Going Out in Weakness

Weakness, need, helplessness. We strive to avoid these things. We choose our careers, buy insurance, build savings accounts and invest in retirement, all in an attempt to protect our independence. We are humiliated by the thought of having to ask for help.

But do we have the faith to do what Jesus commanded? In Matthew, during Jesus’ mission training for the disciples, He said, “Do not get any gold or silver or copper to take with you in your belts—no bag for the journey or extra shirt or sandals or a staff” (Matt. 10:9 NIV).

Missionaries in our day are often thought of as development workers. We come in positions of power, ready to supply the needs of the poor and neglected. We expect them to come to us for help, and invariably they do. But Jesus taught a dramatically different approach to missions. He sent His disciples out with nothing but the clothes they were wearing and a healthy faith. They arrived in need of their target people’s help, dependent on the generosity of their hosts. And the reward they brought in return was true peace.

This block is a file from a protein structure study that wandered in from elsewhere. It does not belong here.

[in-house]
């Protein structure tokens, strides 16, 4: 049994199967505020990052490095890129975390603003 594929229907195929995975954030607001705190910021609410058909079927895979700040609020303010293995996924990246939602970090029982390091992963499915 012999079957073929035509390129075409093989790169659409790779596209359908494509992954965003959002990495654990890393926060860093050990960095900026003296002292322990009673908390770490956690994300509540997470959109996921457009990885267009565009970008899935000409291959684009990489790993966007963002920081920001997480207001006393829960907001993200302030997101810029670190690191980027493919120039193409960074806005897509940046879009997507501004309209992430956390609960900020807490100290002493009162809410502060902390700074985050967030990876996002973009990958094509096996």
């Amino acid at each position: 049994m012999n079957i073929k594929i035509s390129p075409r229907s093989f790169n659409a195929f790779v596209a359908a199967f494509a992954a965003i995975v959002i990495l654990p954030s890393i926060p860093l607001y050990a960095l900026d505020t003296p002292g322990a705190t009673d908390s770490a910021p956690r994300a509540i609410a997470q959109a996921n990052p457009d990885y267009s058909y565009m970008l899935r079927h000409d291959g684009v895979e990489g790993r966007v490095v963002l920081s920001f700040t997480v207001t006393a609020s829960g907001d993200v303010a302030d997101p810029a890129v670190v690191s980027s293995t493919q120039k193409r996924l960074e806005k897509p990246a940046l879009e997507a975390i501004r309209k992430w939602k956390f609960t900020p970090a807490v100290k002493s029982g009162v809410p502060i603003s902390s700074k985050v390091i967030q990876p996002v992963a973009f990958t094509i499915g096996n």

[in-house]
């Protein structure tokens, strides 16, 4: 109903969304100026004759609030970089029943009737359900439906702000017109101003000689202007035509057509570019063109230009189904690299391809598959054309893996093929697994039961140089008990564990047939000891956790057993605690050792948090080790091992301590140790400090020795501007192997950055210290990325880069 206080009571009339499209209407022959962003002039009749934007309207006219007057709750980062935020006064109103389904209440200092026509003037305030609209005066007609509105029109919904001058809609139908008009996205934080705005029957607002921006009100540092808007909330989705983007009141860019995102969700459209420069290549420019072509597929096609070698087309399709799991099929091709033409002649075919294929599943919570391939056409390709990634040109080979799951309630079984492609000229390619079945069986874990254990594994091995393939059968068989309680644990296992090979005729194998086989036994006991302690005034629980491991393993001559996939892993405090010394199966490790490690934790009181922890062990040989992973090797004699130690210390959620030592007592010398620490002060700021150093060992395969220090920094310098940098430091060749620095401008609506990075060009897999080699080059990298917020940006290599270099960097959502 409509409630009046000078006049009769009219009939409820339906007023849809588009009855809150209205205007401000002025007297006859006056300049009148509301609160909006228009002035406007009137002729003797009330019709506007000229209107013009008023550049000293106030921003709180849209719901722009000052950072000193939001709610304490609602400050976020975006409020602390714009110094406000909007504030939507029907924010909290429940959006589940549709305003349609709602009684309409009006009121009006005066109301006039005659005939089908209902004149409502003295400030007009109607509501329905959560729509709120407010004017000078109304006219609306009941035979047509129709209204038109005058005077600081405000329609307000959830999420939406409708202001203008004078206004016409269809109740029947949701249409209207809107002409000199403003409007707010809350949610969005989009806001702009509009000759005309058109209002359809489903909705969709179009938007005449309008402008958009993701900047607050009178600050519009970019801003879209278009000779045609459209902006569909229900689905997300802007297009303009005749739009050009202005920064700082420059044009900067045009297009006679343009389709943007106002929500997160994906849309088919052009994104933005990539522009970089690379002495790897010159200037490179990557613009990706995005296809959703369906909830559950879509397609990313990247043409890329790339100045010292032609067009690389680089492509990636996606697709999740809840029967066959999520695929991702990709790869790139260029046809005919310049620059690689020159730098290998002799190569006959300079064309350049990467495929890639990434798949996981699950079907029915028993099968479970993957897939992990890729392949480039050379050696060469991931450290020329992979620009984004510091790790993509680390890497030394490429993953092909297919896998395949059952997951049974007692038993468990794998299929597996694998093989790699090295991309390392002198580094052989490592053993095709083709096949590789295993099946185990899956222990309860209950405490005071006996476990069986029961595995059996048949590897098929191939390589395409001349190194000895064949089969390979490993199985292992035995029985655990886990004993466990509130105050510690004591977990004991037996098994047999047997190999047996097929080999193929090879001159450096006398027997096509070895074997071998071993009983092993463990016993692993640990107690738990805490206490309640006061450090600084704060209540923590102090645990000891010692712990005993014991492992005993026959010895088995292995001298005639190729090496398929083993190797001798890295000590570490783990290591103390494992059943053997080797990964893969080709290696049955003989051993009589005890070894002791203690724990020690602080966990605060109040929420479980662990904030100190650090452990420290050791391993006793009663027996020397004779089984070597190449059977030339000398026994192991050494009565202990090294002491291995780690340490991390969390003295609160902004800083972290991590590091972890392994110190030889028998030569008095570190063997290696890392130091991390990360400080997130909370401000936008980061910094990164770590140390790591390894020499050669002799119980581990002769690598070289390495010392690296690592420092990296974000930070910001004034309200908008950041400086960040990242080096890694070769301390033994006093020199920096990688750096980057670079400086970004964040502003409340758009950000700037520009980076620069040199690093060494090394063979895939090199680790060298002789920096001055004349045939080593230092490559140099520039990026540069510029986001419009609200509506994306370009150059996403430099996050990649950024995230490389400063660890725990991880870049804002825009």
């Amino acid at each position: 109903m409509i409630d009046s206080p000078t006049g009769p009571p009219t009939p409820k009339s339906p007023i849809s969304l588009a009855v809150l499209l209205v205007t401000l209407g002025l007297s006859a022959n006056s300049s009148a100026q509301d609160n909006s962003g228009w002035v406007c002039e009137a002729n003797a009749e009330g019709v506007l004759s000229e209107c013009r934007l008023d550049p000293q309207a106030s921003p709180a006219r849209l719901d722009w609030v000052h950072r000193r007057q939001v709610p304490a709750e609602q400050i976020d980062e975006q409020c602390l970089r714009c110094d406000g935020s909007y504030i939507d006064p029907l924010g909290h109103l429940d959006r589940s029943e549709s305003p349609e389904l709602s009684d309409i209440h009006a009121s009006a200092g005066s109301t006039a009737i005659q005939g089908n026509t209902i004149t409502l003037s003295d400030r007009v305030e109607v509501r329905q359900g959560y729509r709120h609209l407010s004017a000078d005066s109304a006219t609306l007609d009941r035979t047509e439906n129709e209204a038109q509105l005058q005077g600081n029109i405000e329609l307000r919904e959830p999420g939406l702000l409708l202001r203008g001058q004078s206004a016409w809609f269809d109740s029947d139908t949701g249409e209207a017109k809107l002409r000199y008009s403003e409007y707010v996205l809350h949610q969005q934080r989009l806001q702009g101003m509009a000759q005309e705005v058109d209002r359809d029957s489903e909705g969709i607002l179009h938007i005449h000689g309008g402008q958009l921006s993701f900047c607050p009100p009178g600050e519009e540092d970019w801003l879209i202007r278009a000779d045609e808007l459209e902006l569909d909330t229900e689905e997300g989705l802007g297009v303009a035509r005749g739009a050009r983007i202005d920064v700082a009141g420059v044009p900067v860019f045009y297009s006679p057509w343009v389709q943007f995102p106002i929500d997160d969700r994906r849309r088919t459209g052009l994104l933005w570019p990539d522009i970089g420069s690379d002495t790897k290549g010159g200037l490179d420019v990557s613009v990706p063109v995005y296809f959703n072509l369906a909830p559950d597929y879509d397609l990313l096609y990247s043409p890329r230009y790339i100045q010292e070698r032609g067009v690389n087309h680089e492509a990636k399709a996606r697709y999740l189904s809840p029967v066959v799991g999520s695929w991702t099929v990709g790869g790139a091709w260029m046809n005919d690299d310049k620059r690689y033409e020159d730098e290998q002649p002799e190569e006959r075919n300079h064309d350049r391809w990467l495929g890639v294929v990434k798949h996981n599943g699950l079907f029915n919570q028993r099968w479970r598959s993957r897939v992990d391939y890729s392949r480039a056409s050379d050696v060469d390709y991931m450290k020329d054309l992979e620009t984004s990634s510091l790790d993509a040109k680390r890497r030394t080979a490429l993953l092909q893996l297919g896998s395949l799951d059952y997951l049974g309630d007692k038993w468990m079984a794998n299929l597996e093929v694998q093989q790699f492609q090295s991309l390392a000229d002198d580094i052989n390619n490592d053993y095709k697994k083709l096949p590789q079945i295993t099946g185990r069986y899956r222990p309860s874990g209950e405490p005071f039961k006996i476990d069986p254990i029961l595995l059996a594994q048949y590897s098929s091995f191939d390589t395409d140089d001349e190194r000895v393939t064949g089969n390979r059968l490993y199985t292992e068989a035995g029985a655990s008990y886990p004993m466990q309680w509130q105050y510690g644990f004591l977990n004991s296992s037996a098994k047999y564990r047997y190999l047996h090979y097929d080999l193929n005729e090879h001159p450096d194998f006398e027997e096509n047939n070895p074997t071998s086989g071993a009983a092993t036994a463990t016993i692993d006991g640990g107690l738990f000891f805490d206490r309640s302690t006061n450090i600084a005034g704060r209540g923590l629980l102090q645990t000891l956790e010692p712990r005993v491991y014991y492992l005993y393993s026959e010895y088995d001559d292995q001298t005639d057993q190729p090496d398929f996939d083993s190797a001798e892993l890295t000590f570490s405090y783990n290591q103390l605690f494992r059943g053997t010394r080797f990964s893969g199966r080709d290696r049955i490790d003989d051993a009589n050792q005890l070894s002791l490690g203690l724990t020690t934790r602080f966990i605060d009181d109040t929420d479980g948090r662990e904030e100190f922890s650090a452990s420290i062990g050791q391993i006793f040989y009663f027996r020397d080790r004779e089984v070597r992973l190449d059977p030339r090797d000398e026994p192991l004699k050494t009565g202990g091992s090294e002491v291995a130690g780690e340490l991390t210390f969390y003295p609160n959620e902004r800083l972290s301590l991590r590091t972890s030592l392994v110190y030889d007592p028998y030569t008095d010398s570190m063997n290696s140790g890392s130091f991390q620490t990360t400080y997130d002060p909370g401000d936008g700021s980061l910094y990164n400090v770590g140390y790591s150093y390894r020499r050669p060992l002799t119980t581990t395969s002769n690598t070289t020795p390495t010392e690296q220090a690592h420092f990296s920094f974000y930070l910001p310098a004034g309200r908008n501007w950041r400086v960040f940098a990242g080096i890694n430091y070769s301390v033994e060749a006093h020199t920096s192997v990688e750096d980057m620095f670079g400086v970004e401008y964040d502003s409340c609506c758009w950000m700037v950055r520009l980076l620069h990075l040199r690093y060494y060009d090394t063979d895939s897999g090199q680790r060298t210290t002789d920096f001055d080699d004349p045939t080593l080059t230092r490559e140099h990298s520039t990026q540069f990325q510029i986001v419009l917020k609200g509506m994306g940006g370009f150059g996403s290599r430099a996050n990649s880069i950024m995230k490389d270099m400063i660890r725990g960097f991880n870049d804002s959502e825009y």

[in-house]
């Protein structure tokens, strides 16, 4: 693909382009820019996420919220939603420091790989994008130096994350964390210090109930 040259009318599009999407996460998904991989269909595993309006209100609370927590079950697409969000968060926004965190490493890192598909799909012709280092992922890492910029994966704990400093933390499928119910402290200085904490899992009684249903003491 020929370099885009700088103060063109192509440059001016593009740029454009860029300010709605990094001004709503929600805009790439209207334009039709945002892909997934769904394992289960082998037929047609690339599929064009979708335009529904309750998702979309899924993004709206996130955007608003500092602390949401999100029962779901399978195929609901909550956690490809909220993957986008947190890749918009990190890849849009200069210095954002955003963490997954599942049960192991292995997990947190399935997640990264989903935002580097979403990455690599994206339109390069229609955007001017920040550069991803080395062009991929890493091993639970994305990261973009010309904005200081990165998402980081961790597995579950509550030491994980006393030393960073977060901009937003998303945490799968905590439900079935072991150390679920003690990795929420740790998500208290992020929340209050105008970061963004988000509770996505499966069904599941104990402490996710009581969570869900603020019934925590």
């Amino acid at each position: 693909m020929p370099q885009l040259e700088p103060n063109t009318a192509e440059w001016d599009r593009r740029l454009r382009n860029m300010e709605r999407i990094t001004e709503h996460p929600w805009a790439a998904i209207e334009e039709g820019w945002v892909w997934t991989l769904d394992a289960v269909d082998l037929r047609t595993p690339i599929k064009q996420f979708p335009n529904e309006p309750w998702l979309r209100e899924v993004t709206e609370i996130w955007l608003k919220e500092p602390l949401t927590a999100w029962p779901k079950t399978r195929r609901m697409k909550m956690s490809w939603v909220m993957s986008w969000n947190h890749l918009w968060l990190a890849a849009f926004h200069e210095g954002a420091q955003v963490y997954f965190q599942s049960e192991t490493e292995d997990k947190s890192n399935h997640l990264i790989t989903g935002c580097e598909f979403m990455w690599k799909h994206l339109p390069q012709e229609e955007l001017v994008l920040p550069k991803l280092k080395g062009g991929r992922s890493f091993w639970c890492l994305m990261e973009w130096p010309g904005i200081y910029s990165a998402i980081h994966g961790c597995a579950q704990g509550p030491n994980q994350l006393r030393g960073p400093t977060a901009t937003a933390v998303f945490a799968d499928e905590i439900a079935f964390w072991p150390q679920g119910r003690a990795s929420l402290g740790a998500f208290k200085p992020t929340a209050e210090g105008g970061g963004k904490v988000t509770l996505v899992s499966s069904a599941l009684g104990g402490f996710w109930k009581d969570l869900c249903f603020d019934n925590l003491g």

People responded to these needy missionaries. Their humility and dependence opened people’s hearts. The results are undeniable. Going out in weakness, they started the largest Christian church-planting movement in history.

Do we have the faith to reach out in humility and need? Will we come, not in power and wealth, but in weakness asking for help, and in return offering the peace that passes all understanding?

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